gms | German Medical Science

81. Jahresversammlung der Deutschen Gesellschaft für Hals-Nasen-Ohren-Heilkunde, Kopf- und Hals-Chirurgie e. V.

Deutsche Gesellschaft für Hals-Nasen-Ohren-Heilkunde, Kopf- und Hals-Chirurgie e. V.

12.05. - 16.05.2010, Wiesbaden

Threshold-adapted aspirin desensitization – a new method in the treatment of aspirin induced nasal polyposis

Meeting Abstract

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German Society of Oto-Rhino-Laryngology, Head and Neck Surgery. 81st Annual Meeting of the German Society of Oto-Rhino-Laryngology, Head and Neck Surgery. Wiesbaden, 12.-16.05.2010. Düsseldorf: German Medical Science GMS Publishing House; 2010. Doc10hno098

DOI: 10.3205/10hno098, URN: urn:nbn:de:0183-10hno0987

Veröffentlicht: 6. Juli 2010

© 2010 Mühlmeier et al.
Dieser Artikel ist ein Open Access-Artikel und steht unter den Creative Commons Lizenzbedingungen (http://creativecommons.org/licenses/by-nc-nd/3.0/deed.de). Er darf vervielfältigt, verbreitet und öffentlich zugänglich gemacht werden, vorausgesetzt dass Autor und Quelle genannt werden.


Gliederung

Text

Nasal polyposis is defined as a subentity of chronic sinusitis and often leads to surgery after initial attempts of conservative treatment. As both regimens reflect symptomatic treatment, nasal polyposis tends to numerous relapses. The affected patients are over-proportionally intolerant to salicylates.

28 patients (equal female and male, 27 to 67 years of age) with salicylate intolerance assured by either nasal challenge or definite anamnesis received titrated intravenous ASA challenge after exclusion of medium or high grade bronchial asthma. The challenge was stopped in case of starting bronchial reaction or without any reactions at 500 mg.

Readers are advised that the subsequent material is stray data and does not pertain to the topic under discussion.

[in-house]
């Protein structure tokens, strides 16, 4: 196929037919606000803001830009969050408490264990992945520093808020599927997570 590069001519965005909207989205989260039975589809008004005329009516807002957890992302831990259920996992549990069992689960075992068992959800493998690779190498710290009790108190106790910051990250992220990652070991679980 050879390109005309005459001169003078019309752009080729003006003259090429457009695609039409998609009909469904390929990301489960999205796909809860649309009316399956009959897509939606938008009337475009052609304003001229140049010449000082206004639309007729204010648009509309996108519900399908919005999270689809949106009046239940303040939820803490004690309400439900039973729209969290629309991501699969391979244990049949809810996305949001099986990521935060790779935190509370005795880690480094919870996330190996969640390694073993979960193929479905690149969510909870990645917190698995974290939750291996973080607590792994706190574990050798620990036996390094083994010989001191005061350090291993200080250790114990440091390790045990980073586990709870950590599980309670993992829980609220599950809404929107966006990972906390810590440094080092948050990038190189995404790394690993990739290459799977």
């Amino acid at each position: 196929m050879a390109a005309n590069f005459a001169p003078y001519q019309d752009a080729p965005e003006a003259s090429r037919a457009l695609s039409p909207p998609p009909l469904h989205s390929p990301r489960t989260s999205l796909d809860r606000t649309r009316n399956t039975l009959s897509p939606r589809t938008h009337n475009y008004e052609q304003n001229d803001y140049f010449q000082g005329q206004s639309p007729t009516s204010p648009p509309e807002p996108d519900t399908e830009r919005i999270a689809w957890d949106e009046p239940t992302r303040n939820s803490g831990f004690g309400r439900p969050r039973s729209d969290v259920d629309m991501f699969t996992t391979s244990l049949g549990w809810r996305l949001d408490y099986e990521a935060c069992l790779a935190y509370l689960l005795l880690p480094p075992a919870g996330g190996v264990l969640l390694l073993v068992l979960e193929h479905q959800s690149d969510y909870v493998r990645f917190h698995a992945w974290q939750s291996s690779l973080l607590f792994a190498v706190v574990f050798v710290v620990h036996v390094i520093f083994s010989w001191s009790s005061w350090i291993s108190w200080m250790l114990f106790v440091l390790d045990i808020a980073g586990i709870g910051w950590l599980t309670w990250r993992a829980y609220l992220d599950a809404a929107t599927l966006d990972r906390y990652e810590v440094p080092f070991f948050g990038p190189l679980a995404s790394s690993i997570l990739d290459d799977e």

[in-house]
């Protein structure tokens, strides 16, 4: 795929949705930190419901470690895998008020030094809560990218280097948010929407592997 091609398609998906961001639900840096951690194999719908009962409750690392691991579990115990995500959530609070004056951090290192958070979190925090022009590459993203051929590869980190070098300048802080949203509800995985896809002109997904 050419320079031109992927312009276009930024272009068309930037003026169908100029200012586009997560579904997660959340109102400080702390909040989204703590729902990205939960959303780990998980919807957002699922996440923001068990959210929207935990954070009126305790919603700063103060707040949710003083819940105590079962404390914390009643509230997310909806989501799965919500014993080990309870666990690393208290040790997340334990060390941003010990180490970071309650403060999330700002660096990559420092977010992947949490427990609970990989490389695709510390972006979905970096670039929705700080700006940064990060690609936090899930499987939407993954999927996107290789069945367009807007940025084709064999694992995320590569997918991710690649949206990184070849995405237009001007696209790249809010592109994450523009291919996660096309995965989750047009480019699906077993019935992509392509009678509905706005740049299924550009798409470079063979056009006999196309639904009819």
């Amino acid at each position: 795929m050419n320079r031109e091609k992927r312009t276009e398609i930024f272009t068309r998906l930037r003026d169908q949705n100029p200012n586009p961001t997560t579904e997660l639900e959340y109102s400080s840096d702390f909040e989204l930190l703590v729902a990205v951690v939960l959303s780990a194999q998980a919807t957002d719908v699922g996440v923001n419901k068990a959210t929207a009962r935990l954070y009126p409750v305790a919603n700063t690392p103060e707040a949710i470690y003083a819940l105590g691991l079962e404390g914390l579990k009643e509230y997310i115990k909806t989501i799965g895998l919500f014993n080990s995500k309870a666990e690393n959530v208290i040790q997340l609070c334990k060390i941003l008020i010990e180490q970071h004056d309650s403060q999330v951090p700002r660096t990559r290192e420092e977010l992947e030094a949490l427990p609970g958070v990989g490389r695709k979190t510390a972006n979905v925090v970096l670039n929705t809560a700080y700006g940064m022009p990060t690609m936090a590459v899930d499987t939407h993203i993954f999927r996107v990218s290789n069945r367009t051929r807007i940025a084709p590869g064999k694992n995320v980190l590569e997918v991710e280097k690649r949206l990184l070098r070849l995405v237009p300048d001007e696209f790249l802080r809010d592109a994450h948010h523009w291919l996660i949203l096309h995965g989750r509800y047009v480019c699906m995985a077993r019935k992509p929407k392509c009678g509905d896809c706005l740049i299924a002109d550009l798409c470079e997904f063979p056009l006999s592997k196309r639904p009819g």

Nasal thresholds of ASA reactions were found at 173 mg ± 82 mg (median 154 mg). 19 patients (68%) showed pharyngeal reactions at 176 mg ± 90 mg, 12 patients (43%) cutaneous reactions at 205 mg ± 61 mg and 19 patients (68%) beginning bronchial reactions at 261 mg ± 106 mg of Lysine-ASS. One patient, who did not stop the infusion while reaching the bronchial threshold at 117 mg, was prophylactically surveyed in the intensive care unit for one night. Due to the identified thresholds 2 patients were dosed up to 100 mg, 7 to 200 mg, 12 to 300 mg, 6 to 400 mg and one to 500 mg of daily ASA administration.

For the first time, the identified thresholds show the different levels of sensitivity to ASA and furthermore the intra-individual sensitivity of the affected organs. This new method of threshold-adapted ASA desensitization represents a safe procedure and may explain the therapeutic lack in about 20 to 30% of patients who do not succeed from conventional desensitization with a static ASA dosage of 300 mg.